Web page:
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East Hall High automotive technology class builds custom racing engine
Engine will go in 1968 Lola that will be stored at Road Atlanta
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The motor built by East Hall High School's automotive class will be placed in this rebuilt 1968 Lola. The car will be housed at Road Atlanta when it is complete.

Dennis Shirley cranks a custom racing motor, and the sound bounces off the walls of East Hall High School’s auto shop.

Shirley, the school’s automotive technology instructor, worked with more than 60 students over the last year to build a custom racing motor, sponsored by race car owner Ron Olexa. The engine is destined for Olexa’s custom ’68 Lola, which will be housed at Road Atlanta in Braselton once complete.

Assistant Principal Heather Barrett said the students worked more than 200 hours on the engine.

“They’ve been building it from scratch for him,” Barrett said. “We’re the only school in Hall County that has an automotives program still, and we have quite a shop down here for the kids to learn in. A lot of our kids go into the industry from this program.”

One student, Brandon Whitmire, worked on the custom engine from the beginning of the project.

“It’s a 362 small-block Chevy,” said Whitmire, a senior. “So it’s on a small block, and the only thing stock on it is a block and it’s a Chevy block. Everything else is custom.”

Whitmire said it runs on 93 octane, and Shirley said it’ll “conservatively” get 500 horsepower, or up to 600 if someone wants to tune it up.

Shirley said his shop is an opportunity for students to learn hands-on applications of their typical classroom lessons.

“A project like this gets to be pretty big, but it’s a way to get them interested in math,” he said. “They all had to do the math that puts that together. They have to figure compression ratios, cubic inches, and the formulas to do the cubic inches and the formula to come up with the compression ratio.”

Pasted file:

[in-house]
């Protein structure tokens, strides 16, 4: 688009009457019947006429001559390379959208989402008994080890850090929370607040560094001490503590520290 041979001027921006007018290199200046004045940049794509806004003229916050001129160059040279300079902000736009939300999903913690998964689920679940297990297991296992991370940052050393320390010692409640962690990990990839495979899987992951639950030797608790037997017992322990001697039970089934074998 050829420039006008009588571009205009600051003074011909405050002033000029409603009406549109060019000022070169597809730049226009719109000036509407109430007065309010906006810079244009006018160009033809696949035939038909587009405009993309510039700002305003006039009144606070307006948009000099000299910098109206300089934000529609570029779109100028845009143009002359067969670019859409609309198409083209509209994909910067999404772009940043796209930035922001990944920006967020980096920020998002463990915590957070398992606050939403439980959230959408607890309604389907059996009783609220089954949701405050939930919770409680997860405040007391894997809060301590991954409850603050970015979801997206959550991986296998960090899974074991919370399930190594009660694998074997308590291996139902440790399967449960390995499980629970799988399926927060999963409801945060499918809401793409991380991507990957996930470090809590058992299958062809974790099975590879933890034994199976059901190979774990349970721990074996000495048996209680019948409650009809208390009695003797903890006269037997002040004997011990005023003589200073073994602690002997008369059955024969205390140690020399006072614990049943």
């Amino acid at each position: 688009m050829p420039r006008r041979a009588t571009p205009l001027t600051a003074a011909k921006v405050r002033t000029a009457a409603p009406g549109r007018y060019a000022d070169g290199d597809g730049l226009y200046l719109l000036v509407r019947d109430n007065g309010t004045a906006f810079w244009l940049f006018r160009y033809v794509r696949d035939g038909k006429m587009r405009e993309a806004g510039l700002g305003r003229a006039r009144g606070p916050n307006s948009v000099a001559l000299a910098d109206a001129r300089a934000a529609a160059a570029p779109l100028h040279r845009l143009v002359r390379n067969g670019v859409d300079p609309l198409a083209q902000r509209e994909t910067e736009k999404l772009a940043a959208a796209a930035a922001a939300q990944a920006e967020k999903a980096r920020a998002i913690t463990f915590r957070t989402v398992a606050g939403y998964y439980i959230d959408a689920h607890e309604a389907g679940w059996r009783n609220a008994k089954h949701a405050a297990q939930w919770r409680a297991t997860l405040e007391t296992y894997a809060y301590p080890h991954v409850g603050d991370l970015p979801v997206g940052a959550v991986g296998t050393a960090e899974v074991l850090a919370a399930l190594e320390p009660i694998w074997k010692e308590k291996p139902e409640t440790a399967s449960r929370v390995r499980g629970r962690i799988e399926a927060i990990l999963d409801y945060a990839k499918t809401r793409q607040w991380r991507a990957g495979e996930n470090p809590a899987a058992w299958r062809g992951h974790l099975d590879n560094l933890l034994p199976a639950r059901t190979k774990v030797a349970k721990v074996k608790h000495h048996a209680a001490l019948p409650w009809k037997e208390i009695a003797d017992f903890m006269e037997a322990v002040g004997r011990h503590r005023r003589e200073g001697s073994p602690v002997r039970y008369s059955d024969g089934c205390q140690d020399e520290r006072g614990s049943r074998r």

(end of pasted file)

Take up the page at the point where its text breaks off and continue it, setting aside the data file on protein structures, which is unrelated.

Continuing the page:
Shirley said the engine will be moved to its future home within the next week. He has another project lined up for the class, with another sponsor. Sponsors are crucial, he said, because these projects can be expensive. The finished motor costs more than $10,000.

“It gets expensive to build one, and this is the kind of project where you’re waiting a year for it,” he said. “We’re down to 59 minutes in a class, and a lot of programs like this out of high school are four-hour programs, so they can do a lot more. But these kids have really loved it, and it’s really good for them.”

The automotive technology program is sponsored and supported by Hall County Board of Education, the Perkins Grant and Kia. It is National Automotive Technicians Education Foundation-certified, meaning students can graduate with industry certifications.

Shirley said there is a need for certified technicians. In the Southeast alone, there is a shortage of nearly 250,000 technicians, and many of his former students have gone on to careers in the automotive or racing business.

Regardless of his students’ chosen careers, Shirley said there’s a valuable lesson in the course for everyone.

“More than keeping the kids interested in automotives, it teaches them how to work,” Shirley said. “Not everybody that comes through here goes into the automotive industry, but they learn how to work, what’s expected and a lot of work ethic. This project is something that helped give them that.”

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